Google Project Fi is no longer a new term for many Android enthusiasts out there. While it’s true Project Fi is one of the best MNVOs on the market, this is not a statement shared by everyone.
There is a good number of people who have tried Google Project Fi and left while there are others who have never thought of leaving since day one. This should already tell you something about Fi – that it is not a service meant to be enjoyed by every smartphone user.
For starters, you must be using any of Google’s Nexus or Pixel phones from 2015 and later or the newly added Moto X4 Android One phone. This effectively limits not only the number of people who are aware of Google Project Fi, but also those who can join the platform. Unless you are willing to join the party via any of these Google phones, Fi is not for you.
Another thing about Fi not being for everyone is that for you to make the most out of the service, you must be the type that doesn’t consume huge amounts of data, travelling overseas on a regular basis is your habit, and most of your time is spent in areas with free Wi-Fi hotspots. If none of these prerequisites applies to your case, well, you’d be better off without Project Fi.
One major reason people who join Google Project Fi end up leaving is the aspect of data. As noted, you cannot survive on Fi if you are a heavy data user. It gets even worse if you use lots of data yet Wi-Fi hotspots in your life are limited or close to non-existent. For those who travel overseas regularly, Fi can be the best thing that ever happened to you thanks to the fact that the service still works in more than 135 countries across the globe, which means you won’t need to purchase a local SIM card in each of the countries you visit.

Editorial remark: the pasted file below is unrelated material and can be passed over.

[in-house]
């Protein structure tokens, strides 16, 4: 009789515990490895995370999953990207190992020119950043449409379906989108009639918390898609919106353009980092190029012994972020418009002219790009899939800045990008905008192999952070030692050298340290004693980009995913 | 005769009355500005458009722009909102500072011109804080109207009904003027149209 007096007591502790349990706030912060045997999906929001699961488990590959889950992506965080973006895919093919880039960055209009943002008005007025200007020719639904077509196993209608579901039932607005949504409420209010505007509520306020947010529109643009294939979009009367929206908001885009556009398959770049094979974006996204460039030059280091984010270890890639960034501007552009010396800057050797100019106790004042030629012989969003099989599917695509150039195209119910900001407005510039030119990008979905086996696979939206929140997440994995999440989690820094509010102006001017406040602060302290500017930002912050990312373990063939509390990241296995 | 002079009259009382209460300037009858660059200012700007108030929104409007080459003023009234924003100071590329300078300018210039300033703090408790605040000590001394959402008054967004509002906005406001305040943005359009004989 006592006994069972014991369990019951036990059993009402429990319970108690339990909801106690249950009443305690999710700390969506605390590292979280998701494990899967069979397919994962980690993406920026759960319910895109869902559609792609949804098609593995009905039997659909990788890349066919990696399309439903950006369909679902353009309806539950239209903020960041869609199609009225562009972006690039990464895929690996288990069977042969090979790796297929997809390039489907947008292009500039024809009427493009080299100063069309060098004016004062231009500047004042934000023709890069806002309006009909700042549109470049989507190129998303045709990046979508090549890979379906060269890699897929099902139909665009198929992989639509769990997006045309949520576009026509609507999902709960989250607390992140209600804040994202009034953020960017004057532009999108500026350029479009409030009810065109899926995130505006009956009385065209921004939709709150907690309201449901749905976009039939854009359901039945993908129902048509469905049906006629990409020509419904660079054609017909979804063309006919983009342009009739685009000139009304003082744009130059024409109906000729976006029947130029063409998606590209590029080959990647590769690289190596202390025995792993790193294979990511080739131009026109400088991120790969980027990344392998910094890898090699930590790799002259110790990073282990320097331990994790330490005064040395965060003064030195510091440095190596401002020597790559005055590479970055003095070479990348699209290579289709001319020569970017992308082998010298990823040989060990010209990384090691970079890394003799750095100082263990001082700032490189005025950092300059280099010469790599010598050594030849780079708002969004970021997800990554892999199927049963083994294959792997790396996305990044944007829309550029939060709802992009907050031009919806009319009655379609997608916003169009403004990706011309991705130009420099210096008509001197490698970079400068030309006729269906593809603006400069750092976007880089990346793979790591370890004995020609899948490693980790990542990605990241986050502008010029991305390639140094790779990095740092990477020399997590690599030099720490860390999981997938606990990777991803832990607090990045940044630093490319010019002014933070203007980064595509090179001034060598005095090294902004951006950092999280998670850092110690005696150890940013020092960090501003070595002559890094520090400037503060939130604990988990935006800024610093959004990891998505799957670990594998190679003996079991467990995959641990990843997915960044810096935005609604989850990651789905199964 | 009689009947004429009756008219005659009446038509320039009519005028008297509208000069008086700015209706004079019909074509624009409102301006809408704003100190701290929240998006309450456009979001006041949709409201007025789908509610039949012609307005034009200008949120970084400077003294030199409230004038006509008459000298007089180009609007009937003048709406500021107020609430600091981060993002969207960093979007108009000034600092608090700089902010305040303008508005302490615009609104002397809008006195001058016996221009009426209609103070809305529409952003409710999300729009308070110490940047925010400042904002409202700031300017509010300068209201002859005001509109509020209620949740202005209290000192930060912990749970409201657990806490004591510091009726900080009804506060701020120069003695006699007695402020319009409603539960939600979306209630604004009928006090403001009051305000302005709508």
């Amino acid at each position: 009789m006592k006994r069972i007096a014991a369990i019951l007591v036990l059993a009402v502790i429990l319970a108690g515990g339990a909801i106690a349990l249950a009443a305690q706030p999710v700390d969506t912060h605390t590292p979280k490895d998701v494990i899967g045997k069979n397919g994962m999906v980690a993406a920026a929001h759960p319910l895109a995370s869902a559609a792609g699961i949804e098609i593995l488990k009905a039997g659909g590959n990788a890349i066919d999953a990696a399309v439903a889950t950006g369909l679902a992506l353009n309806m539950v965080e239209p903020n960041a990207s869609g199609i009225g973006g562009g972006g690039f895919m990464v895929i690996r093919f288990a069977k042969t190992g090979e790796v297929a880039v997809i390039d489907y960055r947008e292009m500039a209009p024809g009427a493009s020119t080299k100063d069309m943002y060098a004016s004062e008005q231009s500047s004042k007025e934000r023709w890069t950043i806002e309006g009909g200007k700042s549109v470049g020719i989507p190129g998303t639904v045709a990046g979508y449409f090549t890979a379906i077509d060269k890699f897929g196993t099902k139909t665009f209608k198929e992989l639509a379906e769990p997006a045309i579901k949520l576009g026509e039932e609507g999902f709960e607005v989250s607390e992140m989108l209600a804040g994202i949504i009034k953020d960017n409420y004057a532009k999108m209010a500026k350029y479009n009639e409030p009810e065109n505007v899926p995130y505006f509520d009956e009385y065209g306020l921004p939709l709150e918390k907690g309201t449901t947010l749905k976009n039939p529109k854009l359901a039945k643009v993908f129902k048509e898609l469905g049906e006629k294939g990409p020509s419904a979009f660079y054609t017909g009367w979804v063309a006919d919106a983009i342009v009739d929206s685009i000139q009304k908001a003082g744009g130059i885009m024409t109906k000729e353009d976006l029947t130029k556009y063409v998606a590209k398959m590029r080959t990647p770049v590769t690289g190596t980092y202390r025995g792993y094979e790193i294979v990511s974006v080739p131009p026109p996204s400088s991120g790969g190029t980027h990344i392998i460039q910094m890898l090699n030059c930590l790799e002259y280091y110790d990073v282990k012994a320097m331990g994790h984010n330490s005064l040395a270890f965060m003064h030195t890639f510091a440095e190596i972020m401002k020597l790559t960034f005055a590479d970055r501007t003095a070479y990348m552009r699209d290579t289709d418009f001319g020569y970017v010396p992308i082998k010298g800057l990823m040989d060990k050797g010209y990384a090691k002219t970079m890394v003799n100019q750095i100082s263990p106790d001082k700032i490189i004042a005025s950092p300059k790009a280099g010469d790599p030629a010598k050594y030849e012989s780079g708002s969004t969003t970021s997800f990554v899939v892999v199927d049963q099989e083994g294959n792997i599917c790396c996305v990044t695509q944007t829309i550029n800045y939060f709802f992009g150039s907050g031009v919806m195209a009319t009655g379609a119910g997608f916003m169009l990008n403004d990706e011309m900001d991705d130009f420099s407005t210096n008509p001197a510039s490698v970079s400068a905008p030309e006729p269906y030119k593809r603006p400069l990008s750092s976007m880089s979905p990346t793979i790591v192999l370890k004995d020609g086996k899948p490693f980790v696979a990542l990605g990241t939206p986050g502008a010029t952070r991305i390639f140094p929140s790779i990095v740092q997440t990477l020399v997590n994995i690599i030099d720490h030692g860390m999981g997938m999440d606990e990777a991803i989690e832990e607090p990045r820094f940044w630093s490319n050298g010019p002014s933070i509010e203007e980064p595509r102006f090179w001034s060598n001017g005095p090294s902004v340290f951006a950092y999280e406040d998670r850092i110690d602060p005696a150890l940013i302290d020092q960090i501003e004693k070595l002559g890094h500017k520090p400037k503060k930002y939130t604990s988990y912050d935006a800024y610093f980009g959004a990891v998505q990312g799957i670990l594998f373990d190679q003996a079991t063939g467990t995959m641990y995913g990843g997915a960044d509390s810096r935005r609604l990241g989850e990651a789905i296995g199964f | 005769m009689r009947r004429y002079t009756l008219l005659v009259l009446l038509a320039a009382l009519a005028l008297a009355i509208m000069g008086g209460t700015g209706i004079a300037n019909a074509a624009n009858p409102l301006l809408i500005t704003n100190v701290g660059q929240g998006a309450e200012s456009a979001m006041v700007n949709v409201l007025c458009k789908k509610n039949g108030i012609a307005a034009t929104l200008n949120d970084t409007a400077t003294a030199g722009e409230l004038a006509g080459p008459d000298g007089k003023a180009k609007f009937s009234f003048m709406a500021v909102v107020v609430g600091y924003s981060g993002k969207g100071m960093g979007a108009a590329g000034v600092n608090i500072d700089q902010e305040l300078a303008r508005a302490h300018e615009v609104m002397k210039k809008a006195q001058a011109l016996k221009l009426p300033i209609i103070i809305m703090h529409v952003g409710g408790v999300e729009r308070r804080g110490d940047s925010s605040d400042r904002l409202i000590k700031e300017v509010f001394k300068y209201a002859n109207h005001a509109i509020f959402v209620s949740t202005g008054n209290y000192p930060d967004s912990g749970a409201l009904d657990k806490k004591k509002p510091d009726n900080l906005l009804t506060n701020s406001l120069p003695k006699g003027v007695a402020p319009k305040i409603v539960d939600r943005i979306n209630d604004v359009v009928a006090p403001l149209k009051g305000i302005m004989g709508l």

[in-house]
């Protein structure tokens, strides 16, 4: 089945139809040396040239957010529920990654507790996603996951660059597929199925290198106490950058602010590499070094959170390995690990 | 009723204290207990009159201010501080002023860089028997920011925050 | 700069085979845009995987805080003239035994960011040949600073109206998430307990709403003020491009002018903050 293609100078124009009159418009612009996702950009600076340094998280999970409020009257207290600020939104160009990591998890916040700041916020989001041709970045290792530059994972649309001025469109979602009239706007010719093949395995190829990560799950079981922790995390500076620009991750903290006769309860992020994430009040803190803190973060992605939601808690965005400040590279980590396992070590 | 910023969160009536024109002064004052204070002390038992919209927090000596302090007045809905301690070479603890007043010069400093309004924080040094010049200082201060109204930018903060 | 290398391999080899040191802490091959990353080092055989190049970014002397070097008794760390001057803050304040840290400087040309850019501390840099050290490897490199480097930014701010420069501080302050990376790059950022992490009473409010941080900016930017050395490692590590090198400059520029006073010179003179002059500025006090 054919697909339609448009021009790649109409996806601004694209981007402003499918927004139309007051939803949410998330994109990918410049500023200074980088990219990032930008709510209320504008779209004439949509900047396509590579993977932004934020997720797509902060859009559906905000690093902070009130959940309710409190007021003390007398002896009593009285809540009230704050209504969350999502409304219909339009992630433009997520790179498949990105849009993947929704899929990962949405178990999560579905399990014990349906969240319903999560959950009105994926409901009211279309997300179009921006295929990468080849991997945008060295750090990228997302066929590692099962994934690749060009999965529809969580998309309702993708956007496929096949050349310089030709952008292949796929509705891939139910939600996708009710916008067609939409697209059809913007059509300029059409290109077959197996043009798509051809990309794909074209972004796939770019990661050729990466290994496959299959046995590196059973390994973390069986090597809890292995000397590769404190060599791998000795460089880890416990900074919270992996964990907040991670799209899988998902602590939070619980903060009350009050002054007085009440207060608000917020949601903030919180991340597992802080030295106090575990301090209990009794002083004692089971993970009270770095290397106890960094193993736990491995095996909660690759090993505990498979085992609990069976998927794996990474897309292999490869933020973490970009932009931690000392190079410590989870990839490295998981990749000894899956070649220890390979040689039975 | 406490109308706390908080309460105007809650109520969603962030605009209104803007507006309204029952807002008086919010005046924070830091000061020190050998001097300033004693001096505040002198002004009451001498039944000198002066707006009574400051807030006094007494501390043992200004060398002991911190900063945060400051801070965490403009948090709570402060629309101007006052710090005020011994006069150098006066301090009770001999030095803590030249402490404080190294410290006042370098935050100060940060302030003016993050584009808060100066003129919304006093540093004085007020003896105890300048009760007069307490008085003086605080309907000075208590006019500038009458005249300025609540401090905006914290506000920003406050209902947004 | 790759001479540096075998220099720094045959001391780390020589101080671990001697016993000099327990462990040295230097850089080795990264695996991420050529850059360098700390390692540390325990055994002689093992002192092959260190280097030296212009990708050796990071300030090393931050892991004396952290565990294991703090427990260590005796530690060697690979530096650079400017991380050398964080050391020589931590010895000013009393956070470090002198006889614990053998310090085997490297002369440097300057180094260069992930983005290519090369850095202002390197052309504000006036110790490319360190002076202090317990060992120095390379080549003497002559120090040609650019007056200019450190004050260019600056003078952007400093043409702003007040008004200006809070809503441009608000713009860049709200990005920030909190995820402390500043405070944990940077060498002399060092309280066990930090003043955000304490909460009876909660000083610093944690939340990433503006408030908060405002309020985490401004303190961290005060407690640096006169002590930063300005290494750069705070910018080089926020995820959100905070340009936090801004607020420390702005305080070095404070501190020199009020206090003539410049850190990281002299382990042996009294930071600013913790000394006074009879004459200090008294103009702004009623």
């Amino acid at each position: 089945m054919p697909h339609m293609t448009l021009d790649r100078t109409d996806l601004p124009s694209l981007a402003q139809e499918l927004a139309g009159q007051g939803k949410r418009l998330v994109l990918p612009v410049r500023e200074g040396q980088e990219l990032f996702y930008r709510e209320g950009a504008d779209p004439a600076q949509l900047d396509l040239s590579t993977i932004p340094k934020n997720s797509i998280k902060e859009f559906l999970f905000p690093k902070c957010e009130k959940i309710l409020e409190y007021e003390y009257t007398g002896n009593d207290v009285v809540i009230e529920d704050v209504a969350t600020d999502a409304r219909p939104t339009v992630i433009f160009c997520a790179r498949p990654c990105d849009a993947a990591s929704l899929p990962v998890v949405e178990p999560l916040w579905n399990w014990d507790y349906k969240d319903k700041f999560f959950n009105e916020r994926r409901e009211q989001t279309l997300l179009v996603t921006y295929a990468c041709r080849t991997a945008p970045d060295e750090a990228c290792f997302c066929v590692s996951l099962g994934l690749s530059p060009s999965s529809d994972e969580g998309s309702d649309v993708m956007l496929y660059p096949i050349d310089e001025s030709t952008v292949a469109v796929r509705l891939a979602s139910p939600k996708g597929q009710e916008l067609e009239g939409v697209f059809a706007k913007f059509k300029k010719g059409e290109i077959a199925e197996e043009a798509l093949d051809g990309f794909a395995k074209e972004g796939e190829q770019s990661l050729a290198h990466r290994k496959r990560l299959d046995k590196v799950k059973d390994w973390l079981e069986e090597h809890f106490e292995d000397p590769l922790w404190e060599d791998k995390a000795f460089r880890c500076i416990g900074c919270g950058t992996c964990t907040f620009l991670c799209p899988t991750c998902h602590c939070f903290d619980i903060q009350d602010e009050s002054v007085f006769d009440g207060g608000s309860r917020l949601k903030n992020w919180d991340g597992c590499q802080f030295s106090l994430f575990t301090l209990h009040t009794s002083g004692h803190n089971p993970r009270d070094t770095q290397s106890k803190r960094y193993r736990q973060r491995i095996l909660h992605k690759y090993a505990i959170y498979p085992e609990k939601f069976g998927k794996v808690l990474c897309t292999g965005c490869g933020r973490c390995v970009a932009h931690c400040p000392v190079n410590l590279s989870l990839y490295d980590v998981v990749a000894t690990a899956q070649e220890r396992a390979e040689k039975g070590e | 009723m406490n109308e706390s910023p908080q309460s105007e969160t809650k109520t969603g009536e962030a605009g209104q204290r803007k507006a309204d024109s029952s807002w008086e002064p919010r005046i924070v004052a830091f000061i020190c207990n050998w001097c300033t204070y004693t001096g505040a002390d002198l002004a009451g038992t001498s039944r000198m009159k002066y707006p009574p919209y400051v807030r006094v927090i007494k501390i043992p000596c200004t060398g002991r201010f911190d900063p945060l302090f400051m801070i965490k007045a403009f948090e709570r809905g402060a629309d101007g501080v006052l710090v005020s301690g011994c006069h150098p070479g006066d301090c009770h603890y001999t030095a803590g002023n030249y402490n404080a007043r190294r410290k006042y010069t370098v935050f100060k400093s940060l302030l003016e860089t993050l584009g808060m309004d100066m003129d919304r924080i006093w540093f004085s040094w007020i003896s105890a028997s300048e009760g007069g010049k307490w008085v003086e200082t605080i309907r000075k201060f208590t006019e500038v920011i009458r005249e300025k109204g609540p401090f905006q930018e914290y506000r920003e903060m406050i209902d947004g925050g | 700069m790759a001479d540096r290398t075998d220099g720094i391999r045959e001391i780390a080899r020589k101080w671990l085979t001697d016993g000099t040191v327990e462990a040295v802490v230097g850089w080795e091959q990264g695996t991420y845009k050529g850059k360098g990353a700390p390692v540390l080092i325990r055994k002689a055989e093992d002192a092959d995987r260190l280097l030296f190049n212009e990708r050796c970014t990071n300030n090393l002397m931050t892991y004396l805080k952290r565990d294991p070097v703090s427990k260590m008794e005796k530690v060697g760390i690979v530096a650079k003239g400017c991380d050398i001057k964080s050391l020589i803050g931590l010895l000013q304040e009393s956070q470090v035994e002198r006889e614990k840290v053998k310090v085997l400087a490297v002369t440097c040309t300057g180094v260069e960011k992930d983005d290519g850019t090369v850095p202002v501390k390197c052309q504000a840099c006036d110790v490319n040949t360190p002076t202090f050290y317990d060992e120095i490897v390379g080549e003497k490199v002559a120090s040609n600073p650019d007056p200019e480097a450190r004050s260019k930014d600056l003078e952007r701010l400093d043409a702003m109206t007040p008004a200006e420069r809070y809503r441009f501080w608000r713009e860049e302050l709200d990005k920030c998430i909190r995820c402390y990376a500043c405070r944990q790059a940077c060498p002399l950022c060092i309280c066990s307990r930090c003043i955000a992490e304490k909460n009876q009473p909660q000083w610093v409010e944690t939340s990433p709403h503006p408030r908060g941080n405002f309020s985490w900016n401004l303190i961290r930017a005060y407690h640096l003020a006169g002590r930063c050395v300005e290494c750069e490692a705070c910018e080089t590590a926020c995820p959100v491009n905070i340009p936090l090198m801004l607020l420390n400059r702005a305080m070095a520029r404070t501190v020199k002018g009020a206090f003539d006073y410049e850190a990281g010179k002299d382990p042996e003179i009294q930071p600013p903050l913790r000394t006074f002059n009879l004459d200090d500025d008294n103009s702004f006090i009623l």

Now, on the aspect of data, there have been calls that Google introduces an unlimited data plan to match what other carriers offer, but this might not happen anytime soon. But what if Google Project Fi got something else – something like the data caps we see on the many “unlimited” plans offered by the likes of T-Mobile, Verizon, Sprint and AT&T?
It’s true smartphones come with a pre-loaded data saver feature that allows users to cap data at certain limits. However, if you happen to forget to cap your data usage, it’s easy to find yourself in instances of overages and with Fi, this can be a nightmare. As you know, Fi charges $10 per GB of data. In case you forget to cap your phone’s data usage, you may end up paying up to three digits or even more in monthly bills.
Unlike other carriers where hitting a certain amount of data in a month automatically throttles the speeds for the remaining period, there is no such thing on Google Project Fi. This means that speeds will remain the same throughout the month, which is good, but not for unchecked cellular data usage. So, rather than depend on the phone’s ability to limit data usage, a feature that only works with Android Nougat and above (technically, all Project Fi-compatible phones have Android Nougat and above installed, but it’s possible some may still be using older software on their devices such as Nexus 6, Nexus 6P or Nexus 5X), it would be a great move if Fi came with an in-built ability to cap data usage so as to avoid any cases of overages, which can be painful to settle.
What do you think? Let us know in your comments below.
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